KUALA LUMPUR, Sept 19, 2006 (AFP) – Asia remains a vast area of untapped commercial possibility for cricketing authorities but all the elements are in place for this to change. That’s the way Asian Cricket Council (ACC) chief executive Syed Ashraful Huq sees the future for a sport he believes is on the cusp of being accepted like football in the region.
While cricket is nearly a religion in India, Sri Lanka, Pakistan and Bangladesh, other parts of Asia are still coming to grips with why anyone would want to play a game for five days before getting a result.
But the mindset is changing, and countries like Afghanistan, Nepal, Thailand, and Kuwait and Oman in the Far East, are leading the way.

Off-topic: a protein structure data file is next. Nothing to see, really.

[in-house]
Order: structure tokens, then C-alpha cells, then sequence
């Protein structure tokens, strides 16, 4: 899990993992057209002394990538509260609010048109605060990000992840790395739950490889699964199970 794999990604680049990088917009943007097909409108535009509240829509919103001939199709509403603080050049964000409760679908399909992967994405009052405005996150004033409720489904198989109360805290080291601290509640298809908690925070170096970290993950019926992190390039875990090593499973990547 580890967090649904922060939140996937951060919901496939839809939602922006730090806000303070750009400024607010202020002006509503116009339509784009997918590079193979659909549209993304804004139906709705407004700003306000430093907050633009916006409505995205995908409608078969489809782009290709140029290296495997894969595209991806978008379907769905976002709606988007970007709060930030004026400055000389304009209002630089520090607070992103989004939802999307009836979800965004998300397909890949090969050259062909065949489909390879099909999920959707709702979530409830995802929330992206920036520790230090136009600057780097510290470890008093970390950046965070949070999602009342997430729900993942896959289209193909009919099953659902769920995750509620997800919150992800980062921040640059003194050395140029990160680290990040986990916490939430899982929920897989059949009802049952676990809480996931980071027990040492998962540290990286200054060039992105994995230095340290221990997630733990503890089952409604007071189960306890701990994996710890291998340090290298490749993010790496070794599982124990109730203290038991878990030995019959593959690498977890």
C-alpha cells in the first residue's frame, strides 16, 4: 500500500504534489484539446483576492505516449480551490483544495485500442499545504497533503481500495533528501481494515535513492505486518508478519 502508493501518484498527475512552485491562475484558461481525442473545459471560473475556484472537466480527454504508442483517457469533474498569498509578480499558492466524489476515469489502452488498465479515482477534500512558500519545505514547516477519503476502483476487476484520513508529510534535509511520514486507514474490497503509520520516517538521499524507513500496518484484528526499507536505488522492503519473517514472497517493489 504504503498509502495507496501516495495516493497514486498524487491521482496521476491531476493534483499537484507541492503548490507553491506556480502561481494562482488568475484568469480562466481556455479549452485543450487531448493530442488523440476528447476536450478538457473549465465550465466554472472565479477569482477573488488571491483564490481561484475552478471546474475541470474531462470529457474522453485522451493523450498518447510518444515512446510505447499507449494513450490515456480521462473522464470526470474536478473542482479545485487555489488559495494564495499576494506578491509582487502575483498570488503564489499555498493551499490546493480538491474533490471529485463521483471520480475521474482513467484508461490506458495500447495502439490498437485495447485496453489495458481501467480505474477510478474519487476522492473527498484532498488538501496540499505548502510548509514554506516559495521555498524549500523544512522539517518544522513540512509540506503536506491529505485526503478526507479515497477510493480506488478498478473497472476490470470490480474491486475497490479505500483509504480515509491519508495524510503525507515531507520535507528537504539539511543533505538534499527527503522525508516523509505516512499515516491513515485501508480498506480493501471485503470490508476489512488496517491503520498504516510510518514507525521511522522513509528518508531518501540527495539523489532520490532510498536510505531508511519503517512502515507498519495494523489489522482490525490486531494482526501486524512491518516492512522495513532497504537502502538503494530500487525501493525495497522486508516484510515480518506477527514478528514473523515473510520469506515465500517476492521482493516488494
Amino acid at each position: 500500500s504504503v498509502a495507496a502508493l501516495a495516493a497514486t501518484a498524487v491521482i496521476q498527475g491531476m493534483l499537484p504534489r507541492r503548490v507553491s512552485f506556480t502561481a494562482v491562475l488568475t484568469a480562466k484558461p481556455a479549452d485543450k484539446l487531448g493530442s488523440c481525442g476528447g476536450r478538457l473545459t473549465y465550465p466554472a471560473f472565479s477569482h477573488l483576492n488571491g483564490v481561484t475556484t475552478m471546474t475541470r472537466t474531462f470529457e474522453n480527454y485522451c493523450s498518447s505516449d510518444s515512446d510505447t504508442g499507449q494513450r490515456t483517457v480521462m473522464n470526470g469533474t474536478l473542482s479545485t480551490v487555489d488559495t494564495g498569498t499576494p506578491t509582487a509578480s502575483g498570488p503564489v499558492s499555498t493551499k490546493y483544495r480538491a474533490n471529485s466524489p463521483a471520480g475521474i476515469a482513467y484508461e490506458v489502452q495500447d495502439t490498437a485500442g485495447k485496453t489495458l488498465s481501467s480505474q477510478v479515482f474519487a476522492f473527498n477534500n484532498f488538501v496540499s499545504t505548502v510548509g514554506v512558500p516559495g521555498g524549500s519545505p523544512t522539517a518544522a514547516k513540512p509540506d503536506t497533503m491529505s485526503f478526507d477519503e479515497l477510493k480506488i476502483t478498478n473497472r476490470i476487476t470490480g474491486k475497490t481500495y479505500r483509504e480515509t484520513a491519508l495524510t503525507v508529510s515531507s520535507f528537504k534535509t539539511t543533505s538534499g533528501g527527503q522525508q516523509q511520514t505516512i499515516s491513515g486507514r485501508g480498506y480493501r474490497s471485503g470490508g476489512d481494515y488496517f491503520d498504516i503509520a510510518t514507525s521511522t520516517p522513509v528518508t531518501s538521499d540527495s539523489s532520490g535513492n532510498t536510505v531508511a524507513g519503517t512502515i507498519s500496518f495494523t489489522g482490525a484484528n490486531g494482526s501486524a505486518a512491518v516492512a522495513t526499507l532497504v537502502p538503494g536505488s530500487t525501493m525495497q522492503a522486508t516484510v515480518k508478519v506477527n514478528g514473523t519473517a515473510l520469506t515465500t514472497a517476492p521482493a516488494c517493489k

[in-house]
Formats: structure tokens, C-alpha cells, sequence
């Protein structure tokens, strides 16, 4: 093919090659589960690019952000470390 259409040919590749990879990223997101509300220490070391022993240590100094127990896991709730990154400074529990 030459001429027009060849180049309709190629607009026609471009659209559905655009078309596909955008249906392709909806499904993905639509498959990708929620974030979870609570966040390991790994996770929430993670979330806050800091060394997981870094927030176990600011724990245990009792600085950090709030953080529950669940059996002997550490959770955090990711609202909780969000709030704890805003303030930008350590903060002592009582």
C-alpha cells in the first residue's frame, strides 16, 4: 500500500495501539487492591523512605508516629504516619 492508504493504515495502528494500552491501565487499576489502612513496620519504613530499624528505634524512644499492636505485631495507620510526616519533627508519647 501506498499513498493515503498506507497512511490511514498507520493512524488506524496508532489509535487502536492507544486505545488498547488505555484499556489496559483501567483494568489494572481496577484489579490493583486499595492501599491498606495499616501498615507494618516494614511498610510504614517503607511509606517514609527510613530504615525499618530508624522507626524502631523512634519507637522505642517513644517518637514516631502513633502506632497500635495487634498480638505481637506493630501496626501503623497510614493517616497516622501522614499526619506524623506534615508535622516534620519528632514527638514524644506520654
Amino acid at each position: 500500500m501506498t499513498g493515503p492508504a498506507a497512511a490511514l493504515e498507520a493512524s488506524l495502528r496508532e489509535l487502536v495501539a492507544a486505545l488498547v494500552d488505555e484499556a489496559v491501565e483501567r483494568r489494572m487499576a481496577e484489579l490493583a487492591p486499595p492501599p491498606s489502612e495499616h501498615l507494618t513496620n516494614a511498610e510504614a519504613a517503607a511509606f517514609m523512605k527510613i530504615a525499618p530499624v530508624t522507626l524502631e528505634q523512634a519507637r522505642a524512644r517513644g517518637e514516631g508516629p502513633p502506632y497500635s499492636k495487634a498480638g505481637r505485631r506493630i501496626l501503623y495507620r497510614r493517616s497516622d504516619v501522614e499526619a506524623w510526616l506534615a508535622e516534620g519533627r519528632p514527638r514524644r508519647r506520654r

“We are at a very interesting stage in cricket in Asia,” Huq told AFP.
“The vast majority of the commercial values of the game are generated by Asia, predominantly India and its global diaspora, yet there are still vast areas of untapped resources.”
An indication of how much money there is in the game is that the Indian cricket board, one of the richest sporting associations in the world, has almost entirely funded the ongoing DLF Cup tri-series in Malaysia.